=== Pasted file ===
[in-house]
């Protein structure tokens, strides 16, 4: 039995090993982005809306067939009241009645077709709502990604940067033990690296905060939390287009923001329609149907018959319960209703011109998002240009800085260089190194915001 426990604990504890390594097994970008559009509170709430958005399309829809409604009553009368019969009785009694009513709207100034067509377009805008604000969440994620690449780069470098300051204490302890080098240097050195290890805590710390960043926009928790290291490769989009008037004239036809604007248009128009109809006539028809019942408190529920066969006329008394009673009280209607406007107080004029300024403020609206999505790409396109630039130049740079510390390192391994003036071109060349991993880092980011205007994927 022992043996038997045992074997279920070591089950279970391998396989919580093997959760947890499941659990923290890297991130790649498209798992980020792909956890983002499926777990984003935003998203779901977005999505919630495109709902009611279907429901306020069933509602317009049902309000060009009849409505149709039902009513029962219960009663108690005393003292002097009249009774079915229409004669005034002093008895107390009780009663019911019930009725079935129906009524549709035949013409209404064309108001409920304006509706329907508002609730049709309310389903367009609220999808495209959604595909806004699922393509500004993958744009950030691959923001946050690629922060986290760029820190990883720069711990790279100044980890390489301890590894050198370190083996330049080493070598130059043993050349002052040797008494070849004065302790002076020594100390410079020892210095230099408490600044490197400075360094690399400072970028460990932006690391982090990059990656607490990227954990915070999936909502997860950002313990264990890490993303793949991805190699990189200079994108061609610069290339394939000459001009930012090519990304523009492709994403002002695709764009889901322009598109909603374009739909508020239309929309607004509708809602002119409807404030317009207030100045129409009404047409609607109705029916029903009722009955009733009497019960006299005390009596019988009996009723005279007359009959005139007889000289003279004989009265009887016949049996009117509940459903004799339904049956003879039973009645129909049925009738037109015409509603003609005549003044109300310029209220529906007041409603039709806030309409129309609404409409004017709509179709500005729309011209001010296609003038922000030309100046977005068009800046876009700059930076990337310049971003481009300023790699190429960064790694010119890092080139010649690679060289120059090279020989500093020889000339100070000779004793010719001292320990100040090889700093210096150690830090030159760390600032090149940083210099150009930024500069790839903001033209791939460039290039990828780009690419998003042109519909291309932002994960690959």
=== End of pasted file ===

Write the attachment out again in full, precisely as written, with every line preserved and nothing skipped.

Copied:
[in-house]
């Protein structure tokens, strides 16, 4: 039995090993982005809306067939009241009645077709709502990604940067033990690296905060939390287009923001329609149907018959319960209703011109998002240009800085260089190194915001 426990604990504890390594097994970008559009509170709430958005399309829809409604009553009368019969009785009694009513709207100034067509377009805008604000969440994620690449780069470098300051204490302890080098240097050195290890805590710390960043926009928790290291490769989009008037004239036809604007248009128009109809006539028809019942408190529920066969006329008394009673009280209607406007107080004029300024403020609206999505790409396109630039130049740079510390390192391994003036071109060349991993880092980011205007994927 022992043996038997045992074997279920070591089950279970391998396989919580093997959760947890499941659990923290890297991130790649498209798992980020792909956890983002499926777990984003935003998203779901977005999505919630495109709902009611279907429901306020069933509602317009049902309000060009009849409505149709039902009513029962219960009663108690005393003292002097009249009774079915229409004669005034002093008895107390009780009663019911019930009725079935129906009524549709035949013409209404064309108001409920304006509706329907508002609730049709309310389903367009609220999808495209959604595909806004699922393509500004993958744009950030691959923001946050690629922060986290760029820190990883720069711990790279100044980890390489301890590894050198370190083996330049080493070598130059043993050349002052040797008494070849004065302790002076020594100390410079020892210095230099408490600044490197400075360094690399400072970028460990932006690391982090990059990656607490990227954990915070999936909502997860950002313990264990890490993303793949991805190699990189200079994108061609610069290339394939000459001009930012090519990304523009492709994403002002695709764009889901322009598109909603374009739909508020239309929309607004509708809602002119409807404030317009207030100045129409009404047409609607109705029916029903009722009955009733009497019960006299005390009596019988009996009723005279007359009959005139007889000289003279004989009265009887016949049996009117509940459903004799339904049956003879039973009645129909049925009738037109015409509603003609005549003044109300310029209220529906007041409603039709806030309409129309609404409409004017709509179709500005729309011209001010296609003038922000030309100046977005068009800046876009700059930076990337310049971003481009300023790699190429960064790694010119890092080139010649690679060289120059090279020989500093020889000339100070000779004793010719001292320990100040090889700093210096150690830090030159760390600032090149940083210099150009930024500069790839903001033209791939460039290039990828780009690419998003042109519909291309932002994960690959």